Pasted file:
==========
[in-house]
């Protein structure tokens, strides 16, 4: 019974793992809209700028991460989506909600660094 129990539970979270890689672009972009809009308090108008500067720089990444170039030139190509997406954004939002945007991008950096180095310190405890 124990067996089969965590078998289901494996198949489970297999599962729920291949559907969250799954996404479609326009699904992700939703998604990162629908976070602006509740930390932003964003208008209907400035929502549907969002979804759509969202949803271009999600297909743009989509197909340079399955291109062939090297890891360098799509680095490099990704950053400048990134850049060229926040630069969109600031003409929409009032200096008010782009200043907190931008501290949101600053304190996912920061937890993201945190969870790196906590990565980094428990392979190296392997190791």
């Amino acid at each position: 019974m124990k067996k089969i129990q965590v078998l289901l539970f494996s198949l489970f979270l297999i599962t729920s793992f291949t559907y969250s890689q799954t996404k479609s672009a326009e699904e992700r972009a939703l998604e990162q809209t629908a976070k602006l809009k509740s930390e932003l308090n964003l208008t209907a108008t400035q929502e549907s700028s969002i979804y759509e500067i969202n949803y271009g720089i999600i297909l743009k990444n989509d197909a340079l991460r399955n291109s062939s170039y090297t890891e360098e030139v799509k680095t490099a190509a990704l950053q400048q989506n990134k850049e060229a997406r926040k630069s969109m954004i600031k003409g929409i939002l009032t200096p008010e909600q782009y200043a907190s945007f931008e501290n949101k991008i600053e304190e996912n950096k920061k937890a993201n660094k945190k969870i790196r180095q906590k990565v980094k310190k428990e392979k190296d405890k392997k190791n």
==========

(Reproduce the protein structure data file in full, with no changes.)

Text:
[in-house]
């Protein structure tokens, strides 16, 4: 019974793992809209700028991460989506909600660094 129990539970979270890689672009972009809009308090108008500067720089990444170039030139190509997406954004939002945007991008950096180095310190405890 124990067996089969965590078998289901494996198949489970297999599962729920291949559907969250799954996404479609326009699904992700939703998604990162629908976070602006509740930390932003964003208008209907400035929502549907969002979804759509969202949803271009999600297909743009989509197909340079399955291109062939090297890891360098799509680095490099990704950053400048990134850049060229926040630069969109600031003409929409009032200096008010782009200043907190931008501290949101600053304190996912920061937890993201945190969870790196906590990565980094428990392979190296392997190791």
């Amino acid at each position: 019974m124990k067996k089969i129990q965590v078998l289901l539970f494996s198949l489970f979270l297999i599962t729920s793992f291949t559907y969250s890689q799954t996404k479609s672009a326009e699904e992700r972009a939703l998604e990162q809209t629908a976070k602006l809009k509740s930390e932003l308090n964003l208008t209907a108008t400035q929502e549907s700028s969002i979804y759509e500067i969202n949803y271009g720089i999600i297909l743009k990444n989509d197909a340079l991460r399955n291109s062939s170039y090297t890891e360098e030139v799509k680095t490099a190509a990704l950053q400048q989506n990134k850049e060229a997406r926040k630069s969109m954004i600031k003409g929409i939002l009032t200096p008010e909600q782009y200043a907190s945007f931008e501290n949101k991008i600053e304190e996912n950096k920061k937890a993201n660094k945190k969870i790196r180095q906590k990565v980094k310190k428990e392979k190296d405890k392997k190791n």